"Kickstarter has been around online for just over two years, and various artists, filmmakers, musicians, writers and designers have used the site to raise more than $75 million for 10,626 “creative projects,” to use Kickstarter’s preferred term. That money has come from 813,205 “backers” — individuals making mostly modest contributions (the most common is $25) to support specific efforts." (

2. Business results 2011:

"Just how big a year was 2011 for Kickstarter? Very nearly a $100 million dollar year. That was the total amount of funding pledged on the crowd-sourced site during the year ($99,344,382, specifically), which is up considerably from the $27.6 million pledged in 2010. That was generated by just over 27,000 projects, 11,836 of which reached their funding goals (a success rate of 46%, up from 43% in 2010). What's more, while tech-related projects may generate the most attention 'round these parts, film and music projects were actually the two biggest cash draws on the site (netting $32 million and $19 million, respectively)." (

3. Technology Review:

"Overall, Kickstarter users pledged nearly $99.3 million for projects last year—an amount roughly equivalent to 10 percent of all seed investment in the United States, which PricewaterhouseCoopers estimates at $920 million." (

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Critique of Kickstarter as a Scam

Mr. Teacup:


"This new collaborative, cooperative ethic promises to bring social change, and posits itself as a threat to the capitalist status quo. This is based on a naive analysis of the world where greedy, selfish, power-hungry people build institutions that embody their corrupt values. Once we get the right people in charge, things will be different. Only they aren’t. Charging 60 times the actual cost of providing a service by skimming a percentage off financial transactions is the very definition of parasitic capitalism. We’re OK with this, because Kickstarter are Good people. So the logic of conscious capitalism and social enterprises is this: as long as you reject the values of bankers & brokers, you can have their business model." (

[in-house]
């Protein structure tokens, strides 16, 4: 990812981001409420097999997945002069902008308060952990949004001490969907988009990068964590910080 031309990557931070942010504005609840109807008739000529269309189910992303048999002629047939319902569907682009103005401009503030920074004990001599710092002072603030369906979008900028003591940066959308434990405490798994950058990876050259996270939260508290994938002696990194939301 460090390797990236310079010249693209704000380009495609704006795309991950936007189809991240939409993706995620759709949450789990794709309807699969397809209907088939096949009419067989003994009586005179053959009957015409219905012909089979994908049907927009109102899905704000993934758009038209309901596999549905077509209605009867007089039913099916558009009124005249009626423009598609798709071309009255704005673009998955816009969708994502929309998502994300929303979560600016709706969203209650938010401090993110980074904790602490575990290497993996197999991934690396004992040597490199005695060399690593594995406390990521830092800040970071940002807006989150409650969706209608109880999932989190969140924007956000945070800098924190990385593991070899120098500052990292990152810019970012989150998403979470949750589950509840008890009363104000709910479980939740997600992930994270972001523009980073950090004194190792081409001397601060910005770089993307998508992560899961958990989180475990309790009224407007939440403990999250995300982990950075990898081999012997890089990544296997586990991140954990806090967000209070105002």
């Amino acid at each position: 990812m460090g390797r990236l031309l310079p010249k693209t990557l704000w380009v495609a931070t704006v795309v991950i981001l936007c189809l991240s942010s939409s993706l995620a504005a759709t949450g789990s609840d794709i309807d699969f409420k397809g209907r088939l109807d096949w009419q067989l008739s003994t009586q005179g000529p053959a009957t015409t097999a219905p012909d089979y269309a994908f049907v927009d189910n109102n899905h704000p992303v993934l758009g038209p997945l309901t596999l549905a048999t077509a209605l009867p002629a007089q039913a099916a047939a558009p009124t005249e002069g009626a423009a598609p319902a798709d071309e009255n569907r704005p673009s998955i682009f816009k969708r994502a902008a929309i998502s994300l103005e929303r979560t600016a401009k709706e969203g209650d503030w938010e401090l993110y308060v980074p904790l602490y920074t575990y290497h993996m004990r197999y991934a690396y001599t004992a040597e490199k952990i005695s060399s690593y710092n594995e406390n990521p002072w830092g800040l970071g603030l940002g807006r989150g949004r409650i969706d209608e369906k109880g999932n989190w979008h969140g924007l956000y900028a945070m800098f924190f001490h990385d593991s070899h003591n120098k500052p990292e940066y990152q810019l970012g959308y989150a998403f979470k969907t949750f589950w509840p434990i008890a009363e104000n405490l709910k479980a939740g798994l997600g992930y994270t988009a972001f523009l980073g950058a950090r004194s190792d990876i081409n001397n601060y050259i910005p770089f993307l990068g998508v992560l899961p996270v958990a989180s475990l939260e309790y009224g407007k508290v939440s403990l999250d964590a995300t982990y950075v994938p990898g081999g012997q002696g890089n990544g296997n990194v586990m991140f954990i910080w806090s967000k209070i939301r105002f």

"The reason it ought to be put out of business is that it is overcharging its customers for the value it offers, i.e. it is a scam. A tough message to hear, but there doesn’t seem to be any other possible conclusion. Some people have argued that it is possible to be scammed on Kickstarter, a possibility that Kickstarter itself admits to in its help pages, but few people seem to argue that the service itself is scamming project creators.

To make that case, first we should look at what Kickstarter offers to projects. Here are the list of benefits that are offered:

- A very small website

That’s it - Kickstarter provides you, the creator, with space for 4 public web pages plus an admin interface that is intended to be used for 4-6 weeks. The pricing scheme is unique: if your project reaches its funding goals, Kickstarter takes 5% of what you receive. If not, it’s free.

How much does Kickstarter make off of this arrangement? According to Wikipedia, Kickstarter has raised $125 million for 15,000 successful projects, and with a 5% cut, Kickstarter takes $6.25 million. We can easily calculate revenue per project, including the unsuccessful ones. The success rate is 44%, so the overall number of projects was around 34,000, which is $184 per project website.

A barebones web hosting company like charges around $30 a year for far more space, including a domain name. Let’s call that $0.60 a week. Assuming an average of 5 weeks per project, Kickstarter earns $37 per week per website, 61× as much.

In other words, Kickstarter is a web hosting company that charges over 6,000% more than a comparable service." (

More Information

  1. what it takes to succeed: